History’s greatest act of papal humility

By sheer coincidence, I was in Rome on Feb. 11, 2013.

My wife and I had already moved back to the United States from Rome, but on that date I had returned to give a talk on religious freedom at the Italian Foreign Ministry, which is why I happened to be in town when the announcement of Pope Benedict XVI’s resignation was made.

Here’s how I became aware of it: I was standing at a coffee break talking to other speakers when my mobile phone rang, with a BBC reporter asking if I could confirm the pope was about to quit.

Because I had received countless calls over the years asking me to run down bogus pope stories, I snapped, “This is probably total BS, and I don’t have time for it!”

After hanging up, I walked back into the main conference room where I saw my good friend Phil Pullella, Rome bureau chief for Reuters, who had the same look on his face that people who’ve survived car accidents often project.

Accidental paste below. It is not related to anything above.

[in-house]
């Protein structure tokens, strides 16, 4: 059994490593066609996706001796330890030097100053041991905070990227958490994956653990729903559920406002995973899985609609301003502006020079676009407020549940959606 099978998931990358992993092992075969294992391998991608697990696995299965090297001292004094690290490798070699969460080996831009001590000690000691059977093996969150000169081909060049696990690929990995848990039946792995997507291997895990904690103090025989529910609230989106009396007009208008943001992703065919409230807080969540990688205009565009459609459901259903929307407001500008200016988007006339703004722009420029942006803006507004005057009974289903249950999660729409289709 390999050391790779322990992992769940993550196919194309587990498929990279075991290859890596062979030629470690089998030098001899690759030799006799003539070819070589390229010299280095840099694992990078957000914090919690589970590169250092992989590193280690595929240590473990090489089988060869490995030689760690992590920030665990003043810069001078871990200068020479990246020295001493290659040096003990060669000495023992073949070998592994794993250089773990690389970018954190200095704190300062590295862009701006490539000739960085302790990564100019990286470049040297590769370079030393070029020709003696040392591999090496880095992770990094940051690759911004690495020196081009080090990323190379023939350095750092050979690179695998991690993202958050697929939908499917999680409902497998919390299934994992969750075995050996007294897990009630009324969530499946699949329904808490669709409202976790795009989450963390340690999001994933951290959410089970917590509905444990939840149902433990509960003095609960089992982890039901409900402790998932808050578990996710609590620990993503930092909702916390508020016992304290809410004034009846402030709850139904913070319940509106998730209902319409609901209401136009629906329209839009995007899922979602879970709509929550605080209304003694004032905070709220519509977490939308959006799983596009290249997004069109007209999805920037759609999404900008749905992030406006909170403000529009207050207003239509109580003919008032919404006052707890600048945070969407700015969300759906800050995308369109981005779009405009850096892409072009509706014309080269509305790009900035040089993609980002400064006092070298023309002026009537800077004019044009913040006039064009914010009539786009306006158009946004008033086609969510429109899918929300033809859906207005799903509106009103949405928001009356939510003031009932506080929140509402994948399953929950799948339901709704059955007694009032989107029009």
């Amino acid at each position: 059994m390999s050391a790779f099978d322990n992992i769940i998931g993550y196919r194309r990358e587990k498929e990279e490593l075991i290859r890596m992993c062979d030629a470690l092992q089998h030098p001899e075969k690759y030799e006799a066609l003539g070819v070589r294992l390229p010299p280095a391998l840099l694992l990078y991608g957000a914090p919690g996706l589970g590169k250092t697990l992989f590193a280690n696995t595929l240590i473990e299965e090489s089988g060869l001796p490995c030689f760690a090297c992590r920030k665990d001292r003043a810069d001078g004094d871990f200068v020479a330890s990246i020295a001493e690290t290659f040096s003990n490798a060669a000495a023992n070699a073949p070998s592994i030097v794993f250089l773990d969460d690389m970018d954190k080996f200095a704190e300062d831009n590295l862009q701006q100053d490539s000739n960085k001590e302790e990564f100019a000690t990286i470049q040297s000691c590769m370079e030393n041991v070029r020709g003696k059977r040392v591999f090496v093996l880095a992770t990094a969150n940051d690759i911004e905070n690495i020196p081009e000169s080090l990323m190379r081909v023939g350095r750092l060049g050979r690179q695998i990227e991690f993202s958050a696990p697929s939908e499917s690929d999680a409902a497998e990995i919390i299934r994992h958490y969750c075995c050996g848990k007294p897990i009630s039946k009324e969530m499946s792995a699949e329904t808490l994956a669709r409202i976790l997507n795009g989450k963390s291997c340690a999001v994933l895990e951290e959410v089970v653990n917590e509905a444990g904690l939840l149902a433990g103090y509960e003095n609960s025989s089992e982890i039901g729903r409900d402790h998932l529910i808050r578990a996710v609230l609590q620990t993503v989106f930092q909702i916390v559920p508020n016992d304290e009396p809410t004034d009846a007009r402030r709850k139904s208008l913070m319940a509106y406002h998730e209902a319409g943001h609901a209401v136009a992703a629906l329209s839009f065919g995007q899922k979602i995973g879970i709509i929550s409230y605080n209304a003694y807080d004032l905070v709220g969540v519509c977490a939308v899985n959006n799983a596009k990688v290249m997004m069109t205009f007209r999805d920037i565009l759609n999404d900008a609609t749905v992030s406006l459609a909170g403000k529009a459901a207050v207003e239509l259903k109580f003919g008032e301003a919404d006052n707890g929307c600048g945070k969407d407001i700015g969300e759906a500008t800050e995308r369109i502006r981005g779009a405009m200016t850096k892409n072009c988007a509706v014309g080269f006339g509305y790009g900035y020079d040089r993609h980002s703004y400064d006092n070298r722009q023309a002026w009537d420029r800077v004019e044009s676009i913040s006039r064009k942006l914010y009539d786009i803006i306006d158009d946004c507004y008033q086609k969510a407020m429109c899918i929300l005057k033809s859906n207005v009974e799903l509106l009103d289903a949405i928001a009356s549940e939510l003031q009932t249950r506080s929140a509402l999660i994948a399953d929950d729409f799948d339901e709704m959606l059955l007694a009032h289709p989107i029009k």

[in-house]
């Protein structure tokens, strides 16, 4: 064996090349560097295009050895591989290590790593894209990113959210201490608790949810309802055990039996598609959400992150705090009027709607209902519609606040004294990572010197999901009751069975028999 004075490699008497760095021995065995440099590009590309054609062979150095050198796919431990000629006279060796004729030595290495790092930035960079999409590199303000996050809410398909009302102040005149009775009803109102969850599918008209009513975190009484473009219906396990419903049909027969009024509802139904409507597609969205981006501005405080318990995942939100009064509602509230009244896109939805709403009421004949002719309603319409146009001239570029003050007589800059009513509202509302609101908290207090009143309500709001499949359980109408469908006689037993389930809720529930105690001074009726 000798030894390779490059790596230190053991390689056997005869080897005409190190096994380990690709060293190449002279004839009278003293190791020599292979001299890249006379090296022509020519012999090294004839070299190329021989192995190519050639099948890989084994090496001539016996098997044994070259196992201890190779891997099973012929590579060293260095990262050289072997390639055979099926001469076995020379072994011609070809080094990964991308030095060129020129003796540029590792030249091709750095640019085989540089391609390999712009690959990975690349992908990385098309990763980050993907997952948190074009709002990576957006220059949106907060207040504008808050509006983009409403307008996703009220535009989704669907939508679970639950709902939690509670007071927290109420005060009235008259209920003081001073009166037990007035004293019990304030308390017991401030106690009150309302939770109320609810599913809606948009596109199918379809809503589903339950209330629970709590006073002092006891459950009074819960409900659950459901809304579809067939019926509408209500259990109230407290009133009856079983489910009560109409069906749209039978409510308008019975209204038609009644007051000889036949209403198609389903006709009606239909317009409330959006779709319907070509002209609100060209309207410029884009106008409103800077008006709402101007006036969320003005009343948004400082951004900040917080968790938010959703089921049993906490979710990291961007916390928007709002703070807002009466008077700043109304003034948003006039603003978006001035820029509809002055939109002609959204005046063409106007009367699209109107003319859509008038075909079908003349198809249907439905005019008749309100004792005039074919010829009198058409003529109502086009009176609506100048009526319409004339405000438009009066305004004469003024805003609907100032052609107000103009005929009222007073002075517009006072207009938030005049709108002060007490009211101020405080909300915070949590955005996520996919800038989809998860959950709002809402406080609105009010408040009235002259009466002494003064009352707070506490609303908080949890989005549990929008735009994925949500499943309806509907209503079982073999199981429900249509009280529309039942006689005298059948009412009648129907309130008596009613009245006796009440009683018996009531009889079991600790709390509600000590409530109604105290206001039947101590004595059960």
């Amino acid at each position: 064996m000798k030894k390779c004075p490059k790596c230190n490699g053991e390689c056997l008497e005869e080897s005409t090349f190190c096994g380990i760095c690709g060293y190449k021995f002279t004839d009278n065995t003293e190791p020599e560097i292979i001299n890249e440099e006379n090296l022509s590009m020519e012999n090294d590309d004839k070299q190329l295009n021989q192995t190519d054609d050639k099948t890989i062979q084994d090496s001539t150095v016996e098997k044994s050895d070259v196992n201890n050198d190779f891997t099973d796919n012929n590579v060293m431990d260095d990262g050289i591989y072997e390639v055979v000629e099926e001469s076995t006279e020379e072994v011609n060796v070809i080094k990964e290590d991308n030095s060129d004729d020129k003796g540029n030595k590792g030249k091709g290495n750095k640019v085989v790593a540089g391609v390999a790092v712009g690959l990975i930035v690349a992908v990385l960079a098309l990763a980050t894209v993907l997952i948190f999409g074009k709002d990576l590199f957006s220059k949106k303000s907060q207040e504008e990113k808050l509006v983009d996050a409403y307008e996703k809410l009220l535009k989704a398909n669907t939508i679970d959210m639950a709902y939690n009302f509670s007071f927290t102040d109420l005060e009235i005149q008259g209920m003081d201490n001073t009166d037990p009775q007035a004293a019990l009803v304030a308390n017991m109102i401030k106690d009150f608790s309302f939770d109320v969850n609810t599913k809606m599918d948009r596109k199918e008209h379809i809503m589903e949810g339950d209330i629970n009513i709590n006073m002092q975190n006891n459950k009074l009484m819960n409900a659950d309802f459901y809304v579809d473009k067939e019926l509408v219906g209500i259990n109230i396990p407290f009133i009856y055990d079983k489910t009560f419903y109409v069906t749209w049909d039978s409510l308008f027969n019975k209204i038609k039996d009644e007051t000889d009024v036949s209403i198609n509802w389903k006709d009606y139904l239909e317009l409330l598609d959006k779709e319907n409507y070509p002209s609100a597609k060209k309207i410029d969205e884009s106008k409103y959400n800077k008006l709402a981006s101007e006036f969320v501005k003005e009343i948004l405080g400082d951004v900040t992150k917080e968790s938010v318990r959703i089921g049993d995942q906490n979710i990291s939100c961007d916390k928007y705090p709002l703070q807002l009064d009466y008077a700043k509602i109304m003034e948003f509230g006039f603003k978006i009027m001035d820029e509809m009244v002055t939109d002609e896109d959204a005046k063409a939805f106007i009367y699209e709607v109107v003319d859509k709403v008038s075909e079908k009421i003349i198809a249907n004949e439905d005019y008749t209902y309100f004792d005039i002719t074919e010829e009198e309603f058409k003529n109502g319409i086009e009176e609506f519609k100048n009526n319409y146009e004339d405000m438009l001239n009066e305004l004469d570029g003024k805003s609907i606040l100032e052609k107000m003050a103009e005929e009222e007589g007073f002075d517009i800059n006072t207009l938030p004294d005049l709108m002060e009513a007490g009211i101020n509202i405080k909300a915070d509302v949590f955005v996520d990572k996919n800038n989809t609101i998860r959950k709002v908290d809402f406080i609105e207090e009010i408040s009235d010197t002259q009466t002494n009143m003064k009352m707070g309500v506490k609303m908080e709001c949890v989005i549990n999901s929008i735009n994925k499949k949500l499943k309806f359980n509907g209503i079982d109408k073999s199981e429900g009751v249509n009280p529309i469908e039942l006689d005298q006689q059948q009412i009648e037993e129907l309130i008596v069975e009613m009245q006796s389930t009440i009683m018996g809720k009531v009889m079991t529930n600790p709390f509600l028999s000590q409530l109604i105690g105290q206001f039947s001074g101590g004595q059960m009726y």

It turns out he had just got off the phone with a Vatican official confirming the pope’s resignation, and he turned to me and said, “We have to leave now!”

The weeks that followed are a blur (except for my clear memory that Pullella still owes me cab fare for our ride to the Vatican), but with the distance of three years from that historic moment, one thing seems abundantly clear.

While Pope Francis is rightly celebrated for his personal humility and simplicity, the single greatest of act of papal humility the world has witnessed in at least the last 700 years, and arguably forever, came three years ago today from Benedict XVI. Continue reading

  • John L. Allen is associate editor of Crux, from which this article is taken.

News category: Analysis and Comment.

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